Unwisely: Part 13

Another portion — maybe the final portion? — of the story from here. Trigger warnings for abuse and self-harm.

Belt cutter Victorinox 2009 G1

The reflection in my bedroom mirror. Summer blond hair along my temple. Under it, a purple bruise blossoming.

Serious and not serious. If it had been anyplace other than my head, no one would have thought twice about it. For my life-is-a-contact-sport self, accidental and incidental body bruises were a frequent occurrence. But heads? Noteworthy. I would at least be expected to remember how I’d gotten it.

I did, of course, remember. That was just the problem.

My hand trembled, holding my knife, opened. I held the blade to the opposite temple. What drove me to cut at all drove me to cut my face now. It required that cut to offset the other mark.

I didn’t know why. Equity, maybe, or balance. Justice.

I resisted.

Vanity. Not wanting another colorful wound on my face.

Anxiety. Worrying my hand would slip, or I would cut too deep. Head wounds can bleed a lot.

Terror. The answers I didn’t have. The questions people would ask.

I couldn’t do it.

I tried the inside of my thigh, flesh that was soft and safe and yielding. I tried the point of my hip, skin that was thin and stretched over bone. I tried the side of my shoulder, muscle that was strong but exposed. Nothing satisfied that need; it had to be the face.

I still couldn’t do it.

The tears came then, flooding, hot, sniveling, desperate. For the first time, I didn’t even try to hold them back. I closed the knife and set it on my dresser, then curled into a ball and sobbed onto my knees.

“This isn’t me,” I repeated, whispering to myself. “This isn’t me.”

I cried myself to sleep on my bedroom floor.

I trembled as I walked up to him, shook. Couldn’t feel my arms at my sides or my legs under me.

I had arrived late to the final exam, so I could be sure he’d already be testing — and couldn’t talk to me — by the time I walked into class. He waited for me after.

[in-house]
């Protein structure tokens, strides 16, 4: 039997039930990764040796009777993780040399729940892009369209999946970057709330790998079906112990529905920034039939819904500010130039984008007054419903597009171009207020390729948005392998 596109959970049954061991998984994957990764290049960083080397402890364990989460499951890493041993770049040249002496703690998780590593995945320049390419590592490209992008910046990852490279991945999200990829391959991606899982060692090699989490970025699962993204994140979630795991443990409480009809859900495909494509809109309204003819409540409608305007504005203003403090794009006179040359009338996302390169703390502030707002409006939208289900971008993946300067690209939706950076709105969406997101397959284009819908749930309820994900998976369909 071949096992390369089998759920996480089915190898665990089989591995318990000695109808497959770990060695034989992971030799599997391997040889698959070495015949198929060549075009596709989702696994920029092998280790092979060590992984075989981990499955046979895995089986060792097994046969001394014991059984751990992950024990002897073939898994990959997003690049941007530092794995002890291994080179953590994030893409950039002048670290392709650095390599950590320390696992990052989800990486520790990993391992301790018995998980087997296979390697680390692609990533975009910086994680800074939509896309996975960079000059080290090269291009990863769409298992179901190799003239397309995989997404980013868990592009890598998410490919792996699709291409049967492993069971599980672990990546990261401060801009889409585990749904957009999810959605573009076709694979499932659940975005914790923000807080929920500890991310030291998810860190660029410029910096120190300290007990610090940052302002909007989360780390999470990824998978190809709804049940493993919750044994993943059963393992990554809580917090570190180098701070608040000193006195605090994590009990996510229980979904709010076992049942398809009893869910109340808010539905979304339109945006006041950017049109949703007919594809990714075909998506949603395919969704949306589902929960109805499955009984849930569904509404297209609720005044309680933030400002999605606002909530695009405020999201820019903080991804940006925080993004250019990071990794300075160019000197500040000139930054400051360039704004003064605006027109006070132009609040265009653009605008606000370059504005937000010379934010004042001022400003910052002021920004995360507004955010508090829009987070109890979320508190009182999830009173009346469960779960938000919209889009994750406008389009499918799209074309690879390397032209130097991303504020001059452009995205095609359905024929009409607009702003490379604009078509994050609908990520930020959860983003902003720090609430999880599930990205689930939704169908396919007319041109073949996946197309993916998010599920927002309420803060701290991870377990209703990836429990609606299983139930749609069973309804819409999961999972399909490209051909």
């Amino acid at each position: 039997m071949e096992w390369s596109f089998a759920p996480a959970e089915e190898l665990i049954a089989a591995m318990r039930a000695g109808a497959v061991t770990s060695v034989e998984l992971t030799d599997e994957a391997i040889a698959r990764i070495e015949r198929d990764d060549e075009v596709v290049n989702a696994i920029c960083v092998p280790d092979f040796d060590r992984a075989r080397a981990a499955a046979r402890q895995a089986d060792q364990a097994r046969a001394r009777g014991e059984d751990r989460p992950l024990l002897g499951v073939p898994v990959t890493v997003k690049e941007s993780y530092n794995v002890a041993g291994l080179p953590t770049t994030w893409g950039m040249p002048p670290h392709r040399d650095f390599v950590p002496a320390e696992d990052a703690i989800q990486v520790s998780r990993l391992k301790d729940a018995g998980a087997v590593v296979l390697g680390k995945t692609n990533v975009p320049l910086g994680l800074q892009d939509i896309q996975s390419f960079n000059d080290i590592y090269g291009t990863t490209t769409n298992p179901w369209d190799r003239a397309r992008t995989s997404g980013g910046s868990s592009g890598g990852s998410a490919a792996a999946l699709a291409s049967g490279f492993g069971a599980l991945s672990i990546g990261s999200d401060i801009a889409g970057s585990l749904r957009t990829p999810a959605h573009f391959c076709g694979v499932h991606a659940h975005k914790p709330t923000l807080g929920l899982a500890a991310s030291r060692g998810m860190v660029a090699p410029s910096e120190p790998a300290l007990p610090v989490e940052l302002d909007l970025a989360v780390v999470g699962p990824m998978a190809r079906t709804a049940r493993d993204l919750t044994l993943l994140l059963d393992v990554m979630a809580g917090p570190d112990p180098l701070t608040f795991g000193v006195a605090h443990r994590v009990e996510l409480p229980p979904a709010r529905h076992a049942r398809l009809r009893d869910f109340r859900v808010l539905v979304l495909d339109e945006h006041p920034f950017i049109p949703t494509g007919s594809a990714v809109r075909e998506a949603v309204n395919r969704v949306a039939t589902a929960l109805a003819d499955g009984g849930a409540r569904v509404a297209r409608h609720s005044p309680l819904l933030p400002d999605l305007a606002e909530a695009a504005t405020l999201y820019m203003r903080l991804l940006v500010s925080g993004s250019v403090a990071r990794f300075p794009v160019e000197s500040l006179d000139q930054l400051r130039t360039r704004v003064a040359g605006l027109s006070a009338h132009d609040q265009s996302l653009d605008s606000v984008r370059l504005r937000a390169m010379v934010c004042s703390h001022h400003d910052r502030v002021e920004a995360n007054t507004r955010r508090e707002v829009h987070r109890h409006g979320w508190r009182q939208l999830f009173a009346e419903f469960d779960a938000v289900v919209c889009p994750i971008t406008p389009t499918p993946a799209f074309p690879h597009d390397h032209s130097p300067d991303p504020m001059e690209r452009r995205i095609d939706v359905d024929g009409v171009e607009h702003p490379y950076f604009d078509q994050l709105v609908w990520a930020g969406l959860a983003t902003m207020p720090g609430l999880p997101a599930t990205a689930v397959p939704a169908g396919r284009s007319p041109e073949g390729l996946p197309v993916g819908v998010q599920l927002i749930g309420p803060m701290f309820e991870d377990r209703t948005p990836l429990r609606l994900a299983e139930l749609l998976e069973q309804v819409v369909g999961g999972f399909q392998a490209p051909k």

“I can’t see you anymore,” I told him straight out, my quaking voice barely above a whisper.

He turned away.





“What?” His voice was quiet too, but dangerous. I tried hard to read his body because he still didn’t face me.

“I can’t see you anymore,” I repeated, louder, with a confidence I didn’t feel.

He turned back to me, his face arranged to be contrite. “Look, I’m sorry. If it’s because of–”

“It’s not because of anything,” I lied. And interrupted, watching how his jaw tensed when I did. “It’s just something that’s going to happen.”

He swallowed. Working, I thought, to keep his composure. Palms up, he held out his hands. “I don’t understand.”

“Neither do I.” This time, I turned away from him.


I'm here. I like stuff. Some other stuff, I like less.

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2 comments on “Unwisely: Part 13
  1. “This isn’t me”–Tori, I cannot tell you how relieved I was to read those words from you. I mean, I knew the outcome, knew that you left. But those specific words–acknowledging the identity split that abuse brings–hold a lot of power. Thank you for that.

    • Tori says:

      I think I was lucky, in a way, to be able to experience this in stark contrast to what I’d known before. In other words — and I realize how warped this is to say — I’m almost glad that the abuse became physical so quickly. (The whole story/experience took place over an 8-week-ish summer course.) Not because that’s a good thing in itself, obviously, but because I still had enough grounding in a basically healthy and supportive environment to recognize *this is not good* before I was cut off completely.

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